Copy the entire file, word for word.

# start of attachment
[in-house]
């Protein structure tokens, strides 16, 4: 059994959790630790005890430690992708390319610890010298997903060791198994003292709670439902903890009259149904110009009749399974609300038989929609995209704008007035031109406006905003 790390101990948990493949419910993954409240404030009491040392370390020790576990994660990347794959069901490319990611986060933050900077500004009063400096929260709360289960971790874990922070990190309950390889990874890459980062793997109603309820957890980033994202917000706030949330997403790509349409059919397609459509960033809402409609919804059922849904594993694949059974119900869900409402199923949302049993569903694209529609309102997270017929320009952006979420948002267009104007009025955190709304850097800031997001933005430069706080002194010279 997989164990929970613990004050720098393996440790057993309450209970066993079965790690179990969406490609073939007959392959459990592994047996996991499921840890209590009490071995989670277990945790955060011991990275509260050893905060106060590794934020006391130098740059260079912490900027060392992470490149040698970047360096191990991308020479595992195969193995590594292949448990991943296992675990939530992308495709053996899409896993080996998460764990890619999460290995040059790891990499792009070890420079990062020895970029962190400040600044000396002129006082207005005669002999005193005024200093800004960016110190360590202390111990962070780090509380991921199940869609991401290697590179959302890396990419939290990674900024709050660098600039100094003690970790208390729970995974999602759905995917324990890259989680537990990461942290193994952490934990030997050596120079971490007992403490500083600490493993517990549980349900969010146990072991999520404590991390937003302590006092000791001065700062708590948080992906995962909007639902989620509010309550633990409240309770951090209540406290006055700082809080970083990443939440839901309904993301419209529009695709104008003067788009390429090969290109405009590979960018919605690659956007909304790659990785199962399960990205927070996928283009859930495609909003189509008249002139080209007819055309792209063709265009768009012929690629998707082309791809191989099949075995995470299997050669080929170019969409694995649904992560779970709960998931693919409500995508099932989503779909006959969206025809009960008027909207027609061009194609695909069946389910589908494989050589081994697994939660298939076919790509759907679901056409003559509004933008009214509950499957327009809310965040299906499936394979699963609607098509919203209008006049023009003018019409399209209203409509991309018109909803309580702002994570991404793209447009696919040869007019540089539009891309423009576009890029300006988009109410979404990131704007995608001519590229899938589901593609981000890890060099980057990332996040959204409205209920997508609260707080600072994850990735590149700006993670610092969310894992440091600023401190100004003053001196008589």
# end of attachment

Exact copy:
[in-house]
């Protein structure tokens, strides 16, 4: 059994959790630790005890430690992708390319610890010298997903060791198994003292709670439902903890009259149904110009009749399974609300038989929609995209704008007035031109406006905003 790390101990948990493949419910993954409240404030009491040392370390020790576990994660990347794959069901490319990611986060933050900077500004009063400096929260709360289960971790874990922070990190309950390889990874890459980062793997109603309820957890980033994202917000706030949330997403790509349409059919397609459509960033809402409609919804059922849904594993694949059974119900869900409402199923949302049993569903694209529609309102997270017929320009952006979420948002267009104007009025955190709304850097800031997001933005430069706080002194010279 997989164990929970613990004050720098393996440790057993309450209970066993079965790690179990969406490609073939007959392959459990592994047996996991499921840890209590009490071995989670277990945790955060011991990275509260050893905060106060590794934020006391130098740059260079912490900027060392992470490149040698970047360096191990991308020479595992195969193995590594292949448990991943296992675990939530992308495709053996899409896993080996998460764990890619999460290995040059790891990499792009070890420079990062020895970029962190400040600044000396002129006082207005005669002999005193005024200093800004960016110190360590202390111990962070780090509380991921199940869609991401290697590179959302890396990419939290990674900024709050660098600039100094003690970790208390729970995974999602759905995917324990890259989680537990990461942290193994952490934990030997050596120079971490007992403490500083600490493993517990549980349900969010146990072991999520404590991390937003302590006092000791001065700062708590948080992906995962909007639902989620509010309550633990409240309770951090209540406290006055700082809080970083990443939440839901309904993301419209529009695709104008003067788009390429090969290109405009590979960018919605690659956007909304790659990785199962399960990205927070996928283009859930495609909003189509008249002139080209007819055309792209063709265009768009012929690629998707082309791809191989099949075995995470299997050669080929170019969409694995649904992560779970709960998931693919409500995508099932989503779909006959969206025809009960008027909207027609061009194609695909069946389910589908494989050589081994697994939660298939076919790509759907679901056409003559509004933008009214509950499957327009809310965040299906499936394979699963609607098509919203209008006049023009003018019409399209209203409509991309018109909803309580702002994570991404793209447009696919040869007019540089539009891309423009576009890029300006988009109410979404990131704007995608001519590229899938589901593609981000890890060099980057990332996040959204409205209920997508609260707080600072994850990735590149700006993670610092969310894992440091600023401190100004003053001196008589």